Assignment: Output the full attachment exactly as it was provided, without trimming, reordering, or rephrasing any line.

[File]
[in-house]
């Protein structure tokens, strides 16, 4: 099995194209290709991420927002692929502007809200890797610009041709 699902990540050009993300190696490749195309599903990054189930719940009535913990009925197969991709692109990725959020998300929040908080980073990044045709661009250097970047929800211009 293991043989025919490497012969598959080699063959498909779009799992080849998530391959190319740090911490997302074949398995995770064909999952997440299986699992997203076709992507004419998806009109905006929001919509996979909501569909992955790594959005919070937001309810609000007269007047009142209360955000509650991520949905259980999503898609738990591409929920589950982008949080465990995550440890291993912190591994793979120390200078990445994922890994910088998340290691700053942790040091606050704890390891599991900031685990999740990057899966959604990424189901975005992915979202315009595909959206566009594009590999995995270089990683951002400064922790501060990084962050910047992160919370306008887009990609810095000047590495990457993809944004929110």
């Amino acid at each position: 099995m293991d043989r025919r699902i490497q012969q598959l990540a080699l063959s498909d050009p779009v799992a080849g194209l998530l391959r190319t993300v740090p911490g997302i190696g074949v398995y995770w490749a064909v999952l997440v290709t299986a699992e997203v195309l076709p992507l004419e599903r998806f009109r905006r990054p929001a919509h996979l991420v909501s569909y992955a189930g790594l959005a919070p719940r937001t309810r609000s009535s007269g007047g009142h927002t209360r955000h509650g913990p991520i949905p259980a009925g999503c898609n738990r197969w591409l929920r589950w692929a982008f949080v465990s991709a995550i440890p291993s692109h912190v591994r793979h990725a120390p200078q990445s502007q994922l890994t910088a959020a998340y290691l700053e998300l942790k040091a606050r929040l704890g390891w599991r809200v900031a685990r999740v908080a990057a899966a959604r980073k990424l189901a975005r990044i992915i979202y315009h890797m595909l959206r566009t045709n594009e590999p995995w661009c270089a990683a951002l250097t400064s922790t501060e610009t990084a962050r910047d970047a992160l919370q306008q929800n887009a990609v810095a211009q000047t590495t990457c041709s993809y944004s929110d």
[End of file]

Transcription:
[in-house]
């Protein structure tokens, strides 16, 4: 099995194209290709991420927002692929502007809200890797610009041709 699902990540050009993300190696490749195309599903990054189930719940009535913990009925197969991709692109990725959020998300929040908080980073990044045709661009250097970047929800211009 293991043989025919490497012969598959080699063959498909779009799992080849998530391959190319740090911490997302074949398995995770064909999952997440299986699992997203076709992507004419998806009109905006929001919509996979909501569909992955790594959005919070937001309810609000007269007047009142209360955000509650991520949905259980999503898609738990591409929920589950982008949080465990995550440890291993912190591994793979120390200078990445994922890994910088998340290691700053942790040091606050704890390891599991900031685990999740990057899966959604990424189901975005992915979202315009595909959206566009594009590999995995270089990683951002400064922790501060990084962050910047992160919370306008887009990609810095000047590495990457993809944004929110």
């Amino acid at each position: 099995m293991d043989r025919r699902i490497q012969q598959l990540a080699l063959s498909d050009p779009v799992a080849g194209l998530l391959r190319t993300v740090p911490g997302i190696g074949v398995y995770w490749a064909v999952l997440v290709t299986a699992e997203v195309l076709p992507l004419e599903r998806f009109r905006r990054p929001a919509h996979l991420v909501s569909y992955a189930g790594l959005a919070p719940r937001t309810r609000s009535s007269g007047g009142h927002t209360r955000h509650g913990p991520i949905p259980a009925g999503c898609n738990r197969w591409l929920r589950w692929a982008f949080v465990s991709a995550i440890p291993s692109h912190v591994r793979h990725a120390p200078q990445s502007q994922l890994t910088a959020a998340y290691l700053e998300l942790k040091a606050r929040l704890g390891w599991r809200v900031a685990r999740v908080a990057a899966a959604r980073k990424l189901a975005r990044i992915i979202y315009h890797m595909l959206r566009t045709n594009e590999p995995w661009c270089a990683a951002l250097t400064s922790t501060e610009t990084a962050r910047d970047a992160l919370q306008q929800n887009a990609v810095a211009q000047t590495t990457c041709s993809y944004s929110d």